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11:11 AM PDT on August 8, 2014


Chill babes, house plants, bongs and palm trees are some of what set the vibe of San Fernando Valley based painter Javier Ramirez's work. Ramirez who's been behind a bunch of commercial stuff in L.A. sat down with me in his Reseda studio to show me what he's prepping for a slew of things in the Fall. We talked about Mexico, the girls that got crushed on in the 90s, cursed tacos, and general desmadre in Reseda.


What sort of visual things are u tripping out on these days?

JR: I'm always trippin' on the AB-EX painters and I always keep an eye on what is happening in contemporary art.


You grew up in RESEDA. What was that like? What are some places or experiences from the valley that end up in your paintings?

JR: I grew up in Winnetka left for 5-6 years and just moved back to Reseda. It definitely sneaks into my paintings.  Reseda is where my mom and her family immigrated to from mexico so there is a lot of personal history in this area for me. its kinda cool to be able to see the carwash where my grandfather worked at when he first arrived to Los Angeles. I got to experience a lot of shit growing up here, good and bad. I was exposed to a broad range of diversity very early on. "The Valley" is kind of a weird place, it's ugly and hot but there are lots of hidden micro-cultures spread throughout that can be pretty cool. I think in general all my experiences growing up in southern california play a big part of my work.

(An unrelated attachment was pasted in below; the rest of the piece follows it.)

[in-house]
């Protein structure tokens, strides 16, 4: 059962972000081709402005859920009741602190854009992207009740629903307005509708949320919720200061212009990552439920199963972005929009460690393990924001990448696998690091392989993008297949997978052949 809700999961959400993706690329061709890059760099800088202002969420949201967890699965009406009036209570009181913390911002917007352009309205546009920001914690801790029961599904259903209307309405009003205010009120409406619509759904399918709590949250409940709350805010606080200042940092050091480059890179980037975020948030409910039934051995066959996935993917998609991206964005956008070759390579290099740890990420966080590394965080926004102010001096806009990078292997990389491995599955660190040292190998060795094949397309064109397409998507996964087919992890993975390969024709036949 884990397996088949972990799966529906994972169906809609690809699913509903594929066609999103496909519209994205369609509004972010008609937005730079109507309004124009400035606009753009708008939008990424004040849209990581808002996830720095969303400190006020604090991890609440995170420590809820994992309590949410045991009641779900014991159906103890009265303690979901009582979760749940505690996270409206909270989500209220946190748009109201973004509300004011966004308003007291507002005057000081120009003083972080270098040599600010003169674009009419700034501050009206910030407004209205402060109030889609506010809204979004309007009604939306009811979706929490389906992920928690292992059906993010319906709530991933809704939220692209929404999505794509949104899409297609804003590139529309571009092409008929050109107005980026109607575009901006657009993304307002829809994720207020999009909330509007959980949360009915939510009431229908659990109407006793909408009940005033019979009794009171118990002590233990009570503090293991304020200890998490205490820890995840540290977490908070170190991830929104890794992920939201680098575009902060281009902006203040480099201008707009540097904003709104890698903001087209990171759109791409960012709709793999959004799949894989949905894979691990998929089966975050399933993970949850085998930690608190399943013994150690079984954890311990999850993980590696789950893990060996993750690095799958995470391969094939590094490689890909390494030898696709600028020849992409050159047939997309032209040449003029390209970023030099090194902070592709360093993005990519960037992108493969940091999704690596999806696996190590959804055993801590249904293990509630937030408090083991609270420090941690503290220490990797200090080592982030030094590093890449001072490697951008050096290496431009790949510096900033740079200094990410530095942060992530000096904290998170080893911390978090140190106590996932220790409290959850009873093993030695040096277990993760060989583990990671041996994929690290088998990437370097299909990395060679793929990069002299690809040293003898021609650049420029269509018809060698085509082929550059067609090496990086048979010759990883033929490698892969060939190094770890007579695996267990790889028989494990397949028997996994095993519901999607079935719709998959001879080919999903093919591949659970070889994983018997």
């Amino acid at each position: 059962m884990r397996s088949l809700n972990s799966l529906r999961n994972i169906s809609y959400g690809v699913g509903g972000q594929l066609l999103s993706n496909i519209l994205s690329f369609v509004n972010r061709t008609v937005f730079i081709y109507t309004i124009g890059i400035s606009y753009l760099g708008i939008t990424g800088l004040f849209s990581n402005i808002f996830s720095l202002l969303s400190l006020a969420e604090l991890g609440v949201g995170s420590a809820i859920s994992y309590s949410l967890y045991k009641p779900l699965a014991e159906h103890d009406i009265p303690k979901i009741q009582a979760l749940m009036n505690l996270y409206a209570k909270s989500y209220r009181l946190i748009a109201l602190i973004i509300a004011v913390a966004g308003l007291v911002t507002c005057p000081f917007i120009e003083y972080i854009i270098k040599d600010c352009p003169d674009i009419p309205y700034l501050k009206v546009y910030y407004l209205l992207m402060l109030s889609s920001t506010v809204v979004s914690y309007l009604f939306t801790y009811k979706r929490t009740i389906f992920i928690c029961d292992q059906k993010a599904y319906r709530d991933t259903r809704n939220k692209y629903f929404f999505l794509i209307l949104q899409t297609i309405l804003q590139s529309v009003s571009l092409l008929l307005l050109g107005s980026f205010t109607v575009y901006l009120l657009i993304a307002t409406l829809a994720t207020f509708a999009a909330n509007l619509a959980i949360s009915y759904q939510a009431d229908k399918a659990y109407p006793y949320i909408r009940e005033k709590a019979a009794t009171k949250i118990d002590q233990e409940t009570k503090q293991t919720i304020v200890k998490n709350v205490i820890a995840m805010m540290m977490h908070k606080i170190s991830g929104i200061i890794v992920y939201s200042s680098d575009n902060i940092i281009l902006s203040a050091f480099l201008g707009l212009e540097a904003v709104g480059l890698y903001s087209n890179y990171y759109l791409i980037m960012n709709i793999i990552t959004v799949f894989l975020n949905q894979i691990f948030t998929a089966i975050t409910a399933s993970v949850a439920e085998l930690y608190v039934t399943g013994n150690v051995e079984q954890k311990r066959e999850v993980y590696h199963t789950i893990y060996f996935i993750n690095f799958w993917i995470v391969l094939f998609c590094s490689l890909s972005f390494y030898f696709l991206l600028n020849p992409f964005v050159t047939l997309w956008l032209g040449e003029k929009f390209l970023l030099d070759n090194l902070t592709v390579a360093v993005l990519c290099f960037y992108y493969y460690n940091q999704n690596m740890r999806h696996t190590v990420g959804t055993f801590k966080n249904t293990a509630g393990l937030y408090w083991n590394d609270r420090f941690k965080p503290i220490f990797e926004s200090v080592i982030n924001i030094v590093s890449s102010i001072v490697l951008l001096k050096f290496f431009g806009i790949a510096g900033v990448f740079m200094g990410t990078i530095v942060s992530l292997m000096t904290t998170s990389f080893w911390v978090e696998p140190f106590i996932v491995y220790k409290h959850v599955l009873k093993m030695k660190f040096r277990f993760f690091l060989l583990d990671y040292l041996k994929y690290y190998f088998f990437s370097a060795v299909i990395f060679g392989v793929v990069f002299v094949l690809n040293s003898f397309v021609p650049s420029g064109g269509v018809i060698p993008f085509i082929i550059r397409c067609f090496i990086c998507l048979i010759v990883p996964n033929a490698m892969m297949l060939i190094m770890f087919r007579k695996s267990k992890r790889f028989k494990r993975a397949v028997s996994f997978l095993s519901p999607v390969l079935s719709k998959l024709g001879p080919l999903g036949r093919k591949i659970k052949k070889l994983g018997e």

I love that portrait of the woman with the teased up chola hair and gold hoops, who is that?

JR: Just some chick i made up. Thats what the girls looked like in Reseda in the 90's.


Do you have a dream portrait u'd like to paint?

JR: thats a tough one... not sure. I think I want to paint some of the interesting people that walk the streets by my house.


Your paintings make me feel super chill. Which doesn't happen that much. Do you set out for a vibe like that when painting?

JR: I guess I kinda do. Southern California has a pretty good history of chill vibes and it definitely rubs off. I don't really have a set out plan in place when i make a painting but i do try to achieve certain aesthetic qualities that just appeal to me in a very primal way. Sometimes they are just driven by my mood, sometimes by music, a color, an experience, a memory. it changes all the time.


What's next? Any new materials or other things u trying to fuck around with? 

JR: I want to explore figurative painting a bit more and now that i have more room and better ventilation, sculpture/dimensional work has been on my mind.


Whats the #1 taco? Is it a valley taco?

JR: I ate a cursed taco in Quiroga, Michoacan that has kept me from enjoying any other tacos for the rest of my life until i return to eat another. But to be honest any taco stand in L.A. that has a little old lady that doesn't speak english making your taco is probably going to be pretty tasty, as long as the Asada isn't that crumbly bullshit.


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